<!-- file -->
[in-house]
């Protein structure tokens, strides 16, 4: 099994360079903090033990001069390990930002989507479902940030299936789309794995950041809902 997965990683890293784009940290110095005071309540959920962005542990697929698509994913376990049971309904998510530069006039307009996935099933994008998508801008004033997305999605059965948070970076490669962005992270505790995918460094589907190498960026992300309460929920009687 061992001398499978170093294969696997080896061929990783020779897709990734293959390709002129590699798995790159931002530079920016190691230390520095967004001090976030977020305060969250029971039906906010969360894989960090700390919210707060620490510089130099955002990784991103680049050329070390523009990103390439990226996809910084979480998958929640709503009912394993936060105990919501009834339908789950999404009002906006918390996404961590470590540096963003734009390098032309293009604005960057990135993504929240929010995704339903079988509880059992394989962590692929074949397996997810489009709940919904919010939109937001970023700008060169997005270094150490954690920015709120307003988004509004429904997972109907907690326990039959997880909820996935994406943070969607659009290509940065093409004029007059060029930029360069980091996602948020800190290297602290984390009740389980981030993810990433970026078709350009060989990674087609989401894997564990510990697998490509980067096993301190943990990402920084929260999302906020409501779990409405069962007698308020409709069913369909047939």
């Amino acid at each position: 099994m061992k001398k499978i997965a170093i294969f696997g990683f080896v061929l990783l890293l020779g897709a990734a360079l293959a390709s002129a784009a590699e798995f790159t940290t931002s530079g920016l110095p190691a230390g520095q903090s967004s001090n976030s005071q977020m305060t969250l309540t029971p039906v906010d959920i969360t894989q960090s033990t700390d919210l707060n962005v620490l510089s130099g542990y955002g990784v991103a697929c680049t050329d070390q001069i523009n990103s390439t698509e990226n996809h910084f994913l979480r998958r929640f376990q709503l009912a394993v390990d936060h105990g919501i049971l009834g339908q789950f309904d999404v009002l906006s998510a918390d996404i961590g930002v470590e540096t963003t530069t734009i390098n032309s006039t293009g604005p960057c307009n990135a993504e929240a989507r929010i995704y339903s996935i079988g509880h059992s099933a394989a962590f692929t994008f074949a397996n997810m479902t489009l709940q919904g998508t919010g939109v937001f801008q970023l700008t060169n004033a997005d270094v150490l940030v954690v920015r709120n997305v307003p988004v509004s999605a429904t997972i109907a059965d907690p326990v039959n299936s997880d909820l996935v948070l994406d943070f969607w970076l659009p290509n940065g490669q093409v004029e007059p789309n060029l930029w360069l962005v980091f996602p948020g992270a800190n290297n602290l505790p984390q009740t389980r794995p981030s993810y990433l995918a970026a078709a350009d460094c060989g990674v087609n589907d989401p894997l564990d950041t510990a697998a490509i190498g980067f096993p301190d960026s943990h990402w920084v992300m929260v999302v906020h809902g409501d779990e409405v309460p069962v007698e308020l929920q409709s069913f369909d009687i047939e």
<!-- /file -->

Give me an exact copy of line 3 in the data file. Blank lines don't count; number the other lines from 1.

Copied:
């Amino acid at each position: 099994m061992k001398k499978i997965a170093i294969f696997g990683f080896v061929l990783l890293l020779g897709a990734a360079l293959a390709s002129a784009a590699e798995f790159t940290t931002s530079g920016l110095p190691a230390g520095q903090s967004s001090n976030s005071q977020m305060t969250l309540t029971p039906v906010d959920i969360t894989q960090s033990t700390d919210l707060n962005v620490l510089s130099g542990y955002g990784v991103a697929c680049t050329d070390q001069i523009n990103s390439t698509e990226n996809h910084f994913l979480r998958r929640f376990q709503l009912a394993v390990d936060h105990g919501i049971l009834g339908q789950f309904d999404v009002l906006s998510a918390d996404i961590g930002v470590e540096t963003t530069t734009i390098n032309s006039t293009g604005p960057c307009n990135a993504e929240a989507r929010i995704y339903s996935i079988g509880h059992s099933a394989a962590f692929t994008f074949a397996n997810m479902t489009l709940q919904g998508t919010g939109v937001f801008q970023l700008t060169n004033a997005d270094v150490l940030v954690v920015r709120n997305v307003p988004v509004s999605a429904t997972i109907a059965d907690p326990v039959n299936s997880d909820l996935v948070l994406d943070f969607w970076l659009p290509n940065g490669q093409v004029e007059p789309n060029l930029w360069l962005v980091f996602p948020g992270a800190n290297n602290l505790p984390q009740t389980r794995p981030s993810y990433l995918a970026a078709a350009d460094c060989g990674v087609n589907d989401p894997l564990d950041t510990a697998a490509i190498g980067f096993p301190d960026s943990h990402w920084v992300m929260v999302v906020h809902g409501d779990e409405v309460p069962v007698e308020l929920q409709s069913f369909d009687i047939e």